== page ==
Bennett Ulmer:

We've done a little bit of reporting out of it just by kind of creating some queries directly in the user interface, and pulling that data out. And we've been able to look at some trends data. To be perfectly honest, I haven't done a ton with the SAP Concur data. We really use it as a fallback for justification, for expense, but not really looking at kind of trends in that data. The actual expense management happens in SAP4 HANA. And so my team works a lot with, with that SAP data to do analysis, and build out some dashboards and build out some reporting things. But that piece doesn't... We don't do a lot with the Concur data.

Phil Bunnell:

Yeah. And understand that, but I think that that still shows a good point there, like where you have your broader ERP system, where you're getting a lot of that data. And when we look at different solutions, systems, processes, where maybe you don't necessarily need to pull all that data out, or that data is specific to that financial controllership group, but you still have all the data you need in your ERP system. And that data is really flowing seamlessly and I think that's a big piece of understanding the integrations as we look at all these different systems and where that data is flowing to.

Bennett Ulmer:

Yeah. I'd say having that integration between the request and the expense report is really helpful. We know that it, it a lot easier and a lot more streamlined for our staff to create those expense reports, which then flow downstream into the financial ERP system. And so the I don't have hard numbers on it, but anecdotally, I know that we have fewer bumps in the road and, "Oops, I keyed the wrong thing in here. And we assigned that to the wrong budget," when we're processing these transactions because that data flows directly through.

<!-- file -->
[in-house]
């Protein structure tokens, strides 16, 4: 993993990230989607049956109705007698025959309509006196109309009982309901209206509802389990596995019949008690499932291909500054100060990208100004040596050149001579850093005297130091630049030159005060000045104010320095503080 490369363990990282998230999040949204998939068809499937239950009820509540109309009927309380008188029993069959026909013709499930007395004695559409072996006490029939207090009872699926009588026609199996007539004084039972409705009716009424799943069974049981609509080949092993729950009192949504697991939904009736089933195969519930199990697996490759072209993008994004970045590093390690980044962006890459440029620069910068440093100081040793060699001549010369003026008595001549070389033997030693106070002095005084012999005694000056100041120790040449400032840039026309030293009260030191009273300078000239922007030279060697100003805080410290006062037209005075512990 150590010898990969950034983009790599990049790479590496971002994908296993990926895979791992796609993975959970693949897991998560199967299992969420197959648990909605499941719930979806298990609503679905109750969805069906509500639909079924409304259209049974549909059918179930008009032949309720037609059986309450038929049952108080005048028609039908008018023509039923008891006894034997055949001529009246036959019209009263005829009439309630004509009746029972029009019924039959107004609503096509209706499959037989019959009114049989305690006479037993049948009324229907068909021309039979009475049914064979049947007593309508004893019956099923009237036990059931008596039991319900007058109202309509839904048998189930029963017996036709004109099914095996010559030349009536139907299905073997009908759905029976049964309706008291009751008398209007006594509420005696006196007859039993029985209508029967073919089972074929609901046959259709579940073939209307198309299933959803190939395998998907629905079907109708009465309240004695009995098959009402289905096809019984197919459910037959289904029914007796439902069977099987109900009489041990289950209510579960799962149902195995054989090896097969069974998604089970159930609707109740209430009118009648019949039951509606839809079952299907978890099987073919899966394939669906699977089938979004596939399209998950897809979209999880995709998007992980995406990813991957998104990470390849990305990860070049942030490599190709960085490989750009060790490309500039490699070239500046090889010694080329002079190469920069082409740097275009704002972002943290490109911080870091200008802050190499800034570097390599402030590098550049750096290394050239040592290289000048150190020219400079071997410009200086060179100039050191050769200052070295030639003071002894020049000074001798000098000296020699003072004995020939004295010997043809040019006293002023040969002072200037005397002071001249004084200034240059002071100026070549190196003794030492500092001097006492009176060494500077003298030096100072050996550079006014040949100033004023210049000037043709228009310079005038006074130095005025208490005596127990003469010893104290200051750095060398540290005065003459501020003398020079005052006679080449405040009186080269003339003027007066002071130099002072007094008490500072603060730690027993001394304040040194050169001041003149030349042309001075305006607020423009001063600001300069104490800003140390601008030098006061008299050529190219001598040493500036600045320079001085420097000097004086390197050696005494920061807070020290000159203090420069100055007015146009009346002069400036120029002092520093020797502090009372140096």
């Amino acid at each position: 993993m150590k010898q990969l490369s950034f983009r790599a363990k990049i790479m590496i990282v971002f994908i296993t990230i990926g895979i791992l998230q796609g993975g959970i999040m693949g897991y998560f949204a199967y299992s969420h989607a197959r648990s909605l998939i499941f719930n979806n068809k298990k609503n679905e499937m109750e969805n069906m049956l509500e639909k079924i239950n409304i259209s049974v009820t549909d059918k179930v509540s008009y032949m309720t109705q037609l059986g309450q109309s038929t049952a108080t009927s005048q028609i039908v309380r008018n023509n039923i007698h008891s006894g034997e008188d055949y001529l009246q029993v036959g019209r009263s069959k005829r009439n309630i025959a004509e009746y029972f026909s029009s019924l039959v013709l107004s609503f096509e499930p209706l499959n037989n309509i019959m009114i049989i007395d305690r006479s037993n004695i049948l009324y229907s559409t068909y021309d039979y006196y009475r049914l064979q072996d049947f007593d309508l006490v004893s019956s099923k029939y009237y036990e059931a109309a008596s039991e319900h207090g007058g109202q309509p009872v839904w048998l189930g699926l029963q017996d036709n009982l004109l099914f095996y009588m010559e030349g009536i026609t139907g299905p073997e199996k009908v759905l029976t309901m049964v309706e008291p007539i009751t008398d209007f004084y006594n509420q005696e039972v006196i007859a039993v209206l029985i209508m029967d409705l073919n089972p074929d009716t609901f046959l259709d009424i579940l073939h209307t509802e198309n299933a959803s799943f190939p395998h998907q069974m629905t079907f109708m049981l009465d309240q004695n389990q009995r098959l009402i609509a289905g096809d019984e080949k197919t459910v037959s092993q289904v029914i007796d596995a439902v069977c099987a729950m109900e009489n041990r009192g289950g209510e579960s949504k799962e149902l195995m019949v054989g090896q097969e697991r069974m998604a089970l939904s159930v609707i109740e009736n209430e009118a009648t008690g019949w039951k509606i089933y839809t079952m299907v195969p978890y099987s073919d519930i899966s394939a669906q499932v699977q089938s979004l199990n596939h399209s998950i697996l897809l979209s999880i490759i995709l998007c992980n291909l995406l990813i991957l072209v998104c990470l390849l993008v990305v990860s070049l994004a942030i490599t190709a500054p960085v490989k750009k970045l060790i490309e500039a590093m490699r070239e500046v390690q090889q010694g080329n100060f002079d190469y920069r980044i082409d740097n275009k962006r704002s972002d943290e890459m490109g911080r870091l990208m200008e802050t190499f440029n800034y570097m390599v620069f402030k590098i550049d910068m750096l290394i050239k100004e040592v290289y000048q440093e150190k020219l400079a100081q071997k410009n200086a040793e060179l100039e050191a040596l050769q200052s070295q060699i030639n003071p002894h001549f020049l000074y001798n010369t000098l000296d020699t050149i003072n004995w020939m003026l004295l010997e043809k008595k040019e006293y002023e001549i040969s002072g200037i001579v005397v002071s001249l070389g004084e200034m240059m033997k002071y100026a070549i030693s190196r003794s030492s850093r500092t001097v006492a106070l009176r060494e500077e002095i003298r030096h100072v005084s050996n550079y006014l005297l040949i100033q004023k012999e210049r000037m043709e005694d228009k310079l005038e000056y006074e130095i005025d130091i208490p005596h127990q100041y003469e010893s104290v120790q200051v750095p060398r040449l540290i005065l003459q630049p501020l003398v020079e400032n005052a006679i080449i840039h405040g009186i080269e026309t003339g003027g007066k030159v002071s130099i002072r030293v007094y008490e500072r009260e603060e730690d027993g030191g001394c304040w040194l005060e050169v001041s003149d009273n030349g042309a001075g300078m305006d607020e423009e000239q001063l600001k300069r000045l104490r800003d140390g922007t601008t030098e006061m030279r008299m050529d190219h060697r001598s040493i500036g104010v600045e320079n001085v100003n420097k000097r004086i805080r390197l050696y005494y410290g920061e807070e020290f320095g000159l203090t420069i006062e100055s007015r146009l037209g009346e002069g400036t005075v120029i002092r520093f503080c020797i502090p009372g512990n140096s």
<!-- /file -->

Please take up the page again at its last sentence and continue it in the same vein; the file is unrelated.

Phil Bunnell:

Yeah. And I think that's important to point out when we think about tying even the two processes together of requesting to go somewhere. And then when I do go somewhere, I'm going to incur expenses and I need to do my expense report. To tie all that together, from that user experience is one of, "I have all the stuff that it was pre-approved, let me just turn that into my expense report and check a couple of boxes to say I'm compliant, make sure I got my receipts in there and I'm good to go." But then, on the back-end of that from the finance back office team to see is there variances in what they were approved for, and what... And ultimately got paid. And to your point, we don't have fat-fingered numbers and we have the right data attached and we know what's happening.

Bennett Ulmer:

Yeah, exactly. I think in a normal year, we would've had a lot more expense. We would have a lot more travel, and we would have had a lot more data to look at. And we just haven't been there since we went live with this. So, I think if you were to ask me these same questions in a year and a half, I would have a lot broader answers for you, because we've just... Where we've been in the pandemic and having locked everything down, both expense and travel wise, we just haven't been doing it.

Phil Bunnell:

And I'm curious when you say that, too, because I've talked to a lot of our other clients specially in the higher ed space as well of and it sounds like you have taken that opportunity of that downtime. Not that you haven't had a plenty of other responsibilities, but to look in how can we optimize some of these processes? How can we get notifications out there? How can we get trainings, and whatever the case may be?

Bennett Ulmer:

Sure, sorry. I mean, we really have... It doesn't all land in the SAP space, by any means. There are a lot of ways in purchasing and procurement that we're really looking to make improvements. And I got to be honest, had we not had some of that downtime and had to make some of the organizational changes that we did during it? I don't know that we would be looking at it this closely, but yeah, this is really giving us an opportunity to look at the kind of entire life cycle of how we spend money at Penn State, and how we do it responsibly for the university and how we do an efficiently.